[Issue Solved] Segment Breakdown Display in LinkedIn Campaign ManagerFeb 21, 2021 - Marcel Odena
[Article updated 02/26/2021] This article was initially written on February 21 to publicize a somewhat odd new behavior of the segment breakdown in LinkedIn’s campaign manager.
As of 02/26/2021 it has been observed that the behavior of the “segment breakdown” is back to the usual, and from my point of view the desired one. Below is the current behavior for a segmentation use case (job function + seniority):
Below you can read the initial article, when the behavior change of February 21, 2021 was reported, the following is now obsolete, as this issue has been resolved.
Original article reported on February 21, 2021
As of approximately mid-February 2021, the presentation of data in the “Forecasted Results” section of the LinkedIn Campaign Manager has changed.
The context: Forecasted Results and Segment Breakdown
The LinkedIn Campaign Manager has a feature that allows us to see the characteristics of the audience resulting from applying the targeting criteria we want.
It is a very useful feature because it allows us to see what job functions the public has, what industries they work in, the size of the companies, etc., and the best thing is that it shows us the percentages of how the public is distributed under these criteria.
From my point of view this is very useful, because it allows us to see if the majority of the audience meets the buyer persona profile we are interested in reaching.
What is the change in this update?
Prior to this update the LinkedIn Campaign Manager displayed the data in the “Segment Breakdown” section with the most weight and sorted from highest to lowest.
After this update the LinkedIn Campaign Manager’s “Segment Breakdown” section shows the lowest weighted data, sorted from highest to lowest, especially for these attributes:
- Job Function
- Company Size
What are the implications of this change?
The main implication of this change is that instead of seeing the distribution of the audience according to the majority weights we now see the minority weights.
This implies an extra difficulty in knowing what characteristics the target audience has. Since the values with the most weight are not shown, we can’t know.
Example: let’s say we want to reach people with a Finance Director profile. We can target using the job function option (i.e. “Finance”) crossed with a high level of seniority (i.e. “Director”).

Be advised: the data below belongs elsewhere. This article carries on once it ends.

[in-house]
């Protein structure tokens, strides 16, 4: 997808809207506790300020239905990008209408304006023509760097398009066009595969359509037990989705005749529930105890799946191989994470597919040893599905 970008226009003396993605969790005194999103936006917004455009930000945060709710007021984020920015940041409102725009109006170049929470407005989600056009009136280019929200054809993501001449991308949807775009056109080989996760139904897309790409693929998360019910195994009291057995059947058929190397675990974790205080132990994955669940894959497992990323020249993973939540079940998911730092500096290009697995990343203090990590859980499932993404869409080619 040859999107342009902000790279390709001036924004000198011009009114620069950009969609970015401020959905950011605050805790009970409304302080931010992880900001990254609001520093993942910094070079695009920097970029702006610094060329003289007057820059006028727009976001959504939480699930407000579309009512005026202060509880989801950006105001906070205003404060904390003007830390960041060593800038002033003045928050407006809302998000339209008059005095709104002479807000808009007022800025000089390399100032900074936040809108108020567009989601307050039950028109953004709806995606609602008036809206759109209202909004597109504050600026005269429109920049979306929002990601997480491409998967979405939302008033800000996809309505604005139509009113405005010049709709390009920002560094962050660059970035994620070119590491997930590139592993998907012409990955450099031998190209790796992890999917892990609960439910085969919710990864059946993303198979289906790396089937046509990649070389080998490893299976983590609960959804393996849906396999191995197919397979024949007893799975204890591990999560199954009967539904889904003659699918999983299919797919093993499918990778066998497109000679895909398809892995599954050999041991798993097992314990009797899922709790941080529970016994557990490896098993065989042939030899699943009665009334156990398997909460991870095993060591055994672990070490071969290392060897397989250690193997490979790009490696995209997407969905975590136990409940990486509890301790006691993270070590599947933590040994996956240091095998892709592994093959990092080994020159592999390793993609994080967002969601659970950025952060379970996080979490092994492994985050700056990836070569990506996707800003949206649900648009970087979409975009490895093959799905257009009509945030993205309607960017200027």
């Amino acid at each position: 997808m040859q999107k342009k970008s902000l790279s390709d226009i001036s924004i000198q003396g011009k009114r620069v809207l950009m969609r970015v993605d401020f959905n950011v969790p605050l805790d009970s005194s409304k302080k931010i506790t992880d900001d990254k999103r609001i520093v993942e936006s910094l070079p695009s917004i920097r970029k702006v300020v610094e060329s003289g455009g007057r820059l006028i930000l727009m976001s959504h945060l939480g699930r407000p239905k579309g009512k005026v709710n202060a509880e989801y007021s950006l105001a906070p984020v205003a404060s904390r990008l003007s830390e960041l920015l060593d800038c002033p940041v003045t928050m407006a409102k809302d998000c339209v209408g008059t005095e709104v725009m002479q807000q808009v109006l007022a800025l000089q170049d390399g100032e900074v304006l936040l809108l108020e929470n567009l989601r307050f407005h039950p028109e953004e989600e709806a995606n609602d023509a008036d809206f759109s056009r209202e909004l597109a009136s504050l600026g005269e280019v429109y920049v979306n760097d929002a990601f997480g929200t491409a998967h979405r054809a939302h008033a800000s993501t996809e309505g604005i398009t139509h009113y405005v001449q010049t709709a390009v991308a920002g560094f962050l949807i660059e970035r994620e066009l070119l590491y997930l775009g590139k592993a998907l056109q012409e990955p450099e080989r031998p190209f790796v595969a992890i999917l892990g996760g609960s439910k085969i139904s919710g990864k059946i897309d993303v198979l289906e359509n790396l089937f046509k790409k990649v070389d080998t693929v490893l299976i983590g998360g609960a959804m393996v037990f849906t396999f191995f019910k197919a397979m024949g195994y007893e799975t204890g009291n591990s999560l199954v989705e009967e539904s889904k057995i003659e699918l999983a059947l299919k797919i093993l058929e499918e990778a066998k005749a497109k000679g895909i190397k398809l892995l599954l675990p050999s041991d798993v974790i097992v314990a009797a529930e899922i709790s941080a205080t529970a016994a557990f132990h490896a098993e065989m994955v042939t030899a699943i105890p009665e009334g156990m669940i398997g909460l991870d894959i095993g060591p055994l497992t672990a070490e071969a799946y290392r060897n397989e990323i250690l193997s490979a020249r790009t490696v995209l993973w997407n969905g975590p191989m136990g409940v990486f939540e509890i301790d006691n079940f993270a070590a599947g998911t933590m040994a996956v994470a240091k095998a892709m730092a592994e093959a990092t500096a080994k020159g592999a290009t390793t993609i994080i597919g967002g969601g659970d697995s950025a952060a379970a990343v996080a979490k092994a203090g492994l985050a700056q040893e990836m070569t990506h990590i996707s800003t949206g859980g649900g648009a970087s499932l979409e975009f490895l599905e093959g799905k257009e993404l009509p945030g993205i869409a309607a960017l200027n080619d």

Notice what data LinkedIn’s Campaign Manager now displays in the “Segment Breakdown” section:
- Indeed, it shows the job functions of the audience (those 480.000 people), but starting with the “end of the tail”.
- It is obvious that the majority function in this audience is “Finance and Accounting”, but the system instead of showing finance with 100% now shows the functions with the lowest weight.
This segment breakdown behavior happens regardless of how we segment. Note, if we target by Job Title the behaviour of the breakdown is similar, it shows the job functions with less weight:
To which segments does this change apply?
This change applies mainly to these segments:
- Job Function
- Company size
Below you can see the audience for the above example broken down by function, company size and by industry:
Breakdown by job function:
Breakdown by company size:
Breakdown by industry:
Where this change does not seem to affect is in the breakdown by “seniority”.
In these two cases the system still displays the data sorted from highest to lowest.
Why this change in the segment breakdown?
Why this change in the way the audience breakdown is displayed I don’t know, and I haven’t found the explanation in LinkedIn’s official documentation.
A hypothesis to try to explain the sense of change could be the following:
Hypothesis nº1: it has been decided to show the results with less weight in order to see the “long tail” of the segmentation and thus be able to apply exclusions in the segmentation if we are interested. In the example above we see that there are 2% of people who have a marketing function, we might consider excluding that job function. However, be careful with exclusions, because it could be that a potential buyer (LinkedIn member) has 2 job functions. Why? Because he has 2 jobs. Imagine you are a finance director in a company and you also have another position in another company related to marketing. In such a case, adding the exclusion would cause us not to show ads to that person, when in fact he/she meets our buyer persona profile (CFO).
Hypothesis nº2: another hypothesis is that this change is just a bug in the platform, and that it will be fixed soon.
Until the appearance of this change, we could see the breakdown of the target audience sorted according to the characteristics with the greatest weight. This was very useful to ensure that the resulting audience met the buyer persona profile we wanted to reach.
With the appearance of this change, the system starts to show the breakdown of the attributes with less weight, so it makes it very difficult to see how the audience is distributed.
We don’t know if this change is due to a new way of operating that LinkedIn’s product team expects from campaign managers. If this is the case, it would be good if they could explain it in an official publication.
If, on the other hand, it is due to an error, I hope it will be rectified as soon as possible.
What do you think?
Have you ever noticed this behavior?
What do you think about this change?